4. Tess:

    Thank you so much for your reply. I will check out the individual reviews.

    • Davin:

      Review of the 1963 Crown Royal is coming as well, but this week is devoted to WWA tasting notes for Whisky Mag.

  5. dbk:

    Wonderful review, Davin, and congratulations on the award! It is much deserved.

    Many bourbon and American rye drinkers seem to enjoy WhistlePig. Would you say that, despite being a Canadian whisky, it is more “American” in style than, say, Wiser’s legacy and other prototypical Canadian whiskies?

    • Davin:

      Hi dbk,

      First, let me thank you for your very kind comments on another board.

      WhistlePig was made in typical Canadian whisky fashion as a component of a blend. WhistlePig itself, is in fact a blend of many barrels just as most Bourbons and single malts are. Without getting into a long discussion, which I am saving for another time, there are many similarities between Canadian and American whisky making processes, but also differences. Canadian ‘flavouring whiskies’ are not made to be sipped unblended and so are not really equivalent to American Bourbons or ryes. Similarly, Canadian base whiskies are not intended to be sipped unblended, so despite being quite flavourful in many cases, can have a rather narrow band. I think a critical analysis of WhistlePig could lead you to the conclusion that good as it is, a little corn would broaden the palate. Some years ago there was a lot of talk about Bush Pilot’s which was an unblended Canadian corn whisky. It is almost the exact opposite of WhistlePig. Some day, just for fun, I will try blending the two because I think they would really complement each other. Incidentally, I will post a review of Bush Pilot’s here next Monday.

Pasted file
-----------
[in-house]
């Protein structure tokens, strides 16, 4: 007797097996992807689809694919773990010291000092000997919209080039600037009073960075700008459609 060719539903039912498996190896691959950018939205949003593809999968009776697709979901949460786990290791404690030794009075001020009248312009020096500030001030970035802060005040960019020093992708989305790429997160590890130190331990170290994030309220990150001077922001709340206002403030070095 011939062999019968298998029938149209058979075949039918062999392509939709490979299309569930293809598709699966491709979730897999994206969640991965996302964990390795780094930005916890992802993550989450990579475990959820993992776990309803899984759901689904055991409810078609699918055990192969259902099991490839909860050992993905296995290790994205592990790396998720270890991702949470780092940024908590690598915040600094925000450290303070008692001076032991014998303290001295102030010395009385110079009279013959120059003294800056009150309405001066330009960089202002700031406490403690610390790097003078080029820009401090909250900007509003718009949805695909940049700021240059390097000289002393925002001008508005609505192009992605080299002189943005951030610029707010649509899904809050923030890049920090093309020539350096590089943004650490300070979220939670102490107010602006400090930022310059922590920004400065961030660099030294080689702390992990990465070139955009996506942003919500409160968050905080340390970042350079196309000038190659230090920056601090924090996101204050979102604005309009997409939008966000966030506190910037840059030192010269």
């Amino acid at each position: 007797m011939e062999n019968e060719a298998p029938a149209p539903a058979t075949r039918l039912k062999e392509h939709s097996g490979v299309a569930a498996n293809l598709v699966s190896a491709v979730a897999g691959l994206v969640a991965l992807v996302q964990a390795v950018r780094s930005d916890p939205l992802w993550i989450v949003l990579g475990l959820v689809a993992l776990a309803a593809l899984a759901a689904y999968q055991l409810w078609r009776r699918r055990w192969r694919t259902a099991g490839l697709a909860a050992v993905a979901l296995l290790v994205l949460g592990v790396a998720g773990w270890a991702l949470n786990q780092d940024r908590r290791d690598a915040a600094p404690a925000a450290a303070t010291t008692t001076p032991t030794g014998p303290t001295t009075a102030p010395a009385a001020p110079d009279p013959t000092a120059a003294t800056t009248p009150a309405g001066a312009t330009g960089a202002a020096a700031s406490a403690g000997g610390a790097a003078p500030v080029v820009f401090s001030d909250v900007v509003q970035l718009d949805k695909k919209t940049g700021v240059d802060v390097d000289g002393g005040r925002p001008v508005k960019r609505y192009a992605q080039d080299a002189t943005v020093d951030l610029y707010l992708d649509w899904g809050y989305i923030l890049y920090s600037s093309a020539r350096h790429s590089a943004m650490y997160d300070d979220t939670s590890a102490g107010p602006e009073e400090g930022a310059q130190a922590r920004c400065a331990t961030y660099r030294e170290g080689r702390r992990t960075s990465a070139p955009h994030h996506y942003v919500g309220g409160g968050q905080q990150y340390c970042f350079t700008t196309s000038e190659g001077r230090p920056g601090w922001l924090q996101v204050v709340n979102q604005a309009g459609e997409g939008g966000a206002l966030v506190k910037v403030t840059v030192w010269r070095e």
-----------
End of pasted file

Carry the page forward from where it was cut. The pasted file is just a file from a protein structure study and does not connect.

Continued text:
As far as WhistlePig being ‘American style,’ sometimes I think it is too bad that individual consumer products get lost in the shuffle of protectionist trade agreements. Canada used to make a lot of bourbon. Real bourbon. And much of it was sold in the U.S. as bourbon, sometimes with American distillers labels on it. We didn’t de-commission those stills when our trade negotiators agreed to accept the name ‘Bourbon’ as designating an American whisky. They are still used to make bourbon-style whiskies for blending. We also use bourbon-style mashes, sour mash processes, and carefully maintained bourbon-style yeast strains.

      Thanks for your comments.


      • dbk:

        Awfully informed and thoughtful as always, Davin.

        I suppose the main reason I wondered about the “Americanness” of WhistlePig’s style is that the whisky is purportedly aged in new charred oak barrels, which struck me as prototypically American in style. Interesting, then, that you say that Canadian distillers made (and still make) de facto bourbon. That makes sense to me: I’ve always felt that Forty Creek’s flavour profile was the result of a mash bill that struck a bourbon-style balance (i.e. corn heavy), which I enjoy immensely.

        • Davin:

          Thanks dbk.
          We also use charred new oak barrels in Canada for some whiskies which will give them that typical vanilla-rich bourbon quality.

  6. Fen: